Wednesday, October 7, 2020

researching Dad, revealing the truth

Yesterday I started, again, delving into the mountains of material I have on my parents for the next book. There's so much, it's overwhelming, which has led me for years to stop and start. I just found the address book that was on Dad's desk when he died; inside, a letter I've never read before, a beautiful, funny, loving letter to Mum written in 1950, when she was in NYC with infant me and he was in Halifax finding us an apartment. There are boxes and bags of these treasures - how to sort, how to file, how to figure out what matters most and try to make it matter to others? 

No idea, yet.

I Googled Dad. A research award was created in his name at the U of A, so lots of names come up that have nothing to do with him now. But other stuff does, including, this time, a research paper published in 1980 with a Ph.D. student of his whom I remember well; he spoke at the memorial for Dad in Edmonton a few months after Dad's death. He's now an important scientist at a university in Denmark. I emailed the university, asking them to pass my email address on to him. 

This morning, there he was, happy to hear from me after more than 30 years. He knows other colleagues of Dad's, too. I hope to get another side of the story, the professional, university, scientist side I know little about. Exciting work!

Otherwise - life. The dumpster fire to the south of us. Monique and I will be watching the VP debate tonight - hard to imagine Harris and Pence on the same stage, let alone discussing anything. And I have to say - I think the whole Covid thing with Trump was staged, an attention-getting stunt. No obese 74-year old walks out of hospital like that, no matter how many experimental treatments he's getting. No?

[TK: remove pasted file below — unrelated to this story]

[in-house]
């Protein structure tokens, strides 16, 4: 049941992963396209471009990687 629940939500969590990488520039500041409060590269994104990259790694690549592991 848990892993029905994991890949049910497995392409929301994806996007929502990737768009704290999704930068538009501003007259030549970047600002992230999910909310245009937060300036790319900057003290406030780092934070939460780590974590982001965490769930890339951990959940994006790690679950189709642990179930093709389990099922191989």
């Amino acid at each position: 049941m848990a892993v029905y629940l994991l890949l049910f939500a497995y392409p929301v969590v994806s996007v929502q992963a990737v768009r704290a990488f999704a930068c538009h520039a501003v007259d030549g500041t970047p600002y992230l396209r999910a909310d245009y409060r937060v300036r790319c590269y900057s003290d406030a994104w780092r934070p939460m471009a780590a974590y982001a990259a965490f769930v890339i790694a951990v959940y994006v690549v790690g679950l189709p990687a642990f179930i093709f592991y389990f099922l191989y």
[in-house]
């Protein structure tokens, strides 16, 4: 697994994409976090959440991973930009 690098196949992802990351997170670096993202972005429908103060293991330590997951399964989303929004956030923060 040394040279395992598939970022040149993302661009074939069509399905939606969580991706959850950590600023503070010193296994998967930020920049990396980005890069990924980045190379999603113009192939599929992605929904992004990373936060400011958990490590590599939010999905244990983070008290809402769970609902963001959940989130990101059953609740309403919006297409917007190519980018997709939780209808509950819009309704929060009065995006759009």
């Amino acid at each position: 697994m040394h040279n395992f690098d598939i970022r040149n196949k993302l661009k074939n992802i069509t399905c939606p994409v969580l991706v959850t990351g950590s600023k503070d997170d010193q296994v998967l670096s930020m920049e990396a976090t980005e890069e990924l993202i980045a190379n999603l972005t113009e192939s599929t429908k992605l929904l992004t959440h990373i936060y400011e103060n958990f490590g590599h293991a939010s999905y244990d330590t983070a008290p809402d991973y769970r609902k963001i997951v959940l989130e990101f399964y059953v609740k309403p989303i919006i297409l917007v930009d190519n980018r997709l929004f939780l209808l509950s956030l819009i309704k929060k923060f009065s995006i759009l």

May he go away forever and soon.  The whole loathsome crew. To jail. 

Went to the Y again - it's sadder there than ever, with the second wave crashing over us they've had to reduce the class sizes even more - maximum of ten people in half the enormous gym. The place is so empty. But I'm there, happily being ordered around, with music. Works for me.

Blustery with sun today. Soon time to shut down the garden for good, and then we're locked inside for months. A good time, it would seem, for a big writing and research project. Onward. 

Finally, a stunning image for you. My friend Annie's daughter Amelia, who took the ballgown photograph I now use as my head shot, was diagnosed this summer with breast cancer. Though the whole experience was terrifying for her and her family, in the end, they found it was Stage 1, low risk, not even needing chemo. But she did have a mastectomy, and in honour of breast cancer awareness month, she decided to take pictures and make them public. I salute this brave and incredibly beautiful young woman, mother of two, photographer, artist. 


  1. Stage 1, low risk, not even needing chemo. Why did she have a mastectomy, then?

  2. I don't know the medical details, Juliet. I only know she had a mastectomy but did not require further treatment.

    1. PS I do know there was a large lump, they were concerned it was advanced, she wanted it removed immediately and opted for a mastectomy, and then they discovered that it was not stage 3 or 4, as they'd feared, but stage 1. She doesn't regret anything.